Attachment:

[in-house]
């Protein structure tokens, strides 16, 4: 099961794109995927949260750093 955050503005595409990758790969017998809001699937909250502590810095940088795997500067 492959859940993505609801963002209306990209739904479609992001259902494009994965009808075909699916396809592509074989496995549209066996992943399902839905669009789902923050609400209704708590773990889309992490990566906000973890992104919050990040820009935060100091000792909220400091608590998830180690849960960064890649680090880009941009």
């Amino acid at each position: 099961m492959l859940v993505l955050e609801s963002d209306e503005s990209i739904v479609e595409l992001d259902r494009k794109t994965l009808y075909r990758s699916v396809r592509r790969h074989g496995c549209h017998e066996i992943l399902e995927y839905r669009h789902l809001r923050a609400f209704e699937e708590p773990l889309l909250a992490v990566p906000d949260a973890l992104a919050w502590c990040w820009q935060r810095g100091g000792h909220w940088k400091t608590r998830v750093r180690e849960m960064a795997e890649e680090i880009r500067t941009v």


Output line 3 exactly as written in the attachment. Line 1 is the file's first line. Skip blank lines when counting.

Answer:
């Amino acid at each position: 099961m492959l859940v993505l955050e609801s963002d209306e503005s990209i739904v479609e595409l992001d259902r494009k794109t994965l009808y075909r990758s699916v396809r592509r790969h074989g496995c549209h017998e066996i992943l399902e995927y839905r669009h789902l809001r923050a609400f209704e699937e708590p773990l889309l909250a992490v990566p906000d949260a973890l992104a919050w502590c990040w820009q935060r810095g100091g000792h909220w940088k400091t608590r998830v750093r180690e849960m960064a795997e890649e680090i880009r500067t941009v």